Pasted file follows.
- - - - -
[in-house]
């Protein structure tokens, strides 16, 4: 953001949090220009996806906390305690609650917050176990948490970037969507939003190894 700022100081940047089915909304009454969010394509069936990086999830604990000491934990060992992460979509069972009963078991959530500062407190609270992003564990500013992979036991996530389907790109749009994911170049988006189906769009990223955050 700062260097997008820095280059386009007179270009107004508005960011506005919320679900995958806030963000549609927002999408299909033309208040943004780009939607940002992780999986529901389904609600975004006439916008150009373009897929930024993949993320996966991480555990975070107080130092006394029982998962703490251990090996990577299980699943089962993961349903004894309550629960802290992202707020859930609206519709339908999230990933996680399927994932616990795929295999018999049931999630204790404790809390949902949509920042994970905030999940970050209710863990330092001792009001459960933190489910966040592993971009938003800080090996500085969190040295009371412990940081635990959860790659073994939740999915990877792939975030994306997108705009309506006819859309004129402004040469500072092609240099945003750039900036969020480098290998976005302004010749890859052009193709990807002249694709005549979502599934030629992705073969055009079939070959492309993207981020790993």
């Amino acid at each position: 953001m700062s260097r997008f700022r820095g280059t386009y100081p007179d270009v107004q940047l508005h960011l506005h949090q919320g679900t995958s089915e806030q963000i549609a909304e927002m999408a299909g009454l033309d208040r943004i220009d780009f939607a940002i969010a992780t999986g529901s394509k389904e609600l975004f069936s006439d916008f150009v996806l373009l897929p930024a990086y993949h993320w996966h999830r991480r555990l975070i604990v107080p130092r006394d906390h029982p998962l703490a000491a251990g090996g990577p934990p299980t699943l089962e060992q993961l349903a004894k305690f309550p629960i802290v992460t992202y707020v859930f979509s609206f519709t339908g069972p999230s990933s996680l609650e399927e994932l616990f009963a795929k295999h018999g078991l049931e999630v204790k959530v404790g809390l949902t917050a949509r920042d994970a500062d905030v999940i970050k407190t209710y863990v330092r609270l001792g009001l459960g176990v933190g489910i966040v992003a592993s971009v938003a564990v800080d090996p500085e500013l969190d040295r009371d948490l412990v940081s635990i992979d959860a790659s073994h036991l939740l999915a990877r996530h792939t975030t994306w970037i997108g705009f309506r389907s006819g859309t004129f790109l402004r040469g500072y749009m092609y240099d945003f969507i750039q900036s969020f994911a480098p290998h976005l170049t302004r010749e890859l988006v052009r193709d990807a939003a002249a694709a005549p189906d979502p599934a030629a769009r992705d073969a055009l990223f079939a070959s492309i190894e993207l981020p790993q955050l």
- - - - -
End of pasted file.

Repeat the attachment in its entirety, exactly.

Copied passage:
[in-house]
């Protein structure tokens, strides 16, 4: 953001949090220009996806906390305690609650917050176990948490970037969507939003190894 700022100081940047089915909304009454969010394509069936990086999830604990000491934990060992992460979509069972009963078991959530500062407190609270992003564990500013992979036991996530389907790109749009994911170049988006189906769009990223955050 700062260097997008820095280059386009007179270009107004508005960011506005919320679900995958806030963000549609927002999408299909033309208040943004780009939607940002992780999986529901389904609600975004006439916008150009373009897929930024993949993320996966991480555990975070107080130092006394029982998962703490251990090996990577299980699943089962993961349903004894309550629960802290992202707020859930609206519709339908999230990933996680399927994932616990795929295999018999049931999630204790404790809390949902949509920042994970905030999940970050209710863990330092001792009001459960933190489910966040592993971009938003800080090996500085969190040295009371412990940081635990959860790659073994939740999915990877792939975030994306997108705009309506006819859309004129402004040469500072092609240099945003750039900036969020480098290998976005302004010749890859052009193709990807002249694709005549979502599934030629992705073969055009079939070959492309993207981020790993």
């Amino acid at each position: 953001m700062s260097r997008f700022r820095g280059t386009y100081p007179d270009v107004q940047l508005h960011l506005h949090q919320g679900t995958s089915e806030q963000i549609a909304e927002m999408a299909g009454l033309d208040r943004i220009d780009f939607a940002i969010a992780t999986g529901s394509k389904e609600l975004f069936s006439d916008f150009v996806l373009l897929p930024a990086y993949h993320w996966h999830r991480r555990l975070i604990v107080p130092r006394d906390h029982p998962l703490a000491a251990g090996g990577p934990p299980t699943l089962e060992q993961l349903a004894k305690f309550p629960i802290v992460t992202y707020v859930f979509s609206f519709t339908g069972p999230s990933s996680l609650e399927e994932l616990f009963a795929k295999h018999g078991l049931e999630v204790k959530v404790g809390l949902t917050a949509r920042d994970a500062d905030v999940i970050k407190t209710y863990v330092r609270l001792g009001l459960g176990v933190g489910i966040v992003a592993s971009v938003a564990v800080d090996p500085e500013l969190d040295r009371d948490l412990v940081s635990i992979d959860a790659s073994h036991l939740l999915a990877r996530h792939t975030t994306w970037i997108g705009f309506r389907s006819g859309t004129f790109l402004r040469g500072y749009m092609y240099d945003f969507i750039q900036s969020f994911a480098p290998h976005l170049t302004r010749e890859l988006v052009r193709d990807a939003a002249a694709a005549p189906d979502p599934a030629a769009r992705d073969a055009l990223f079939a070959s492309i190894e993207l981020p790993q955050l």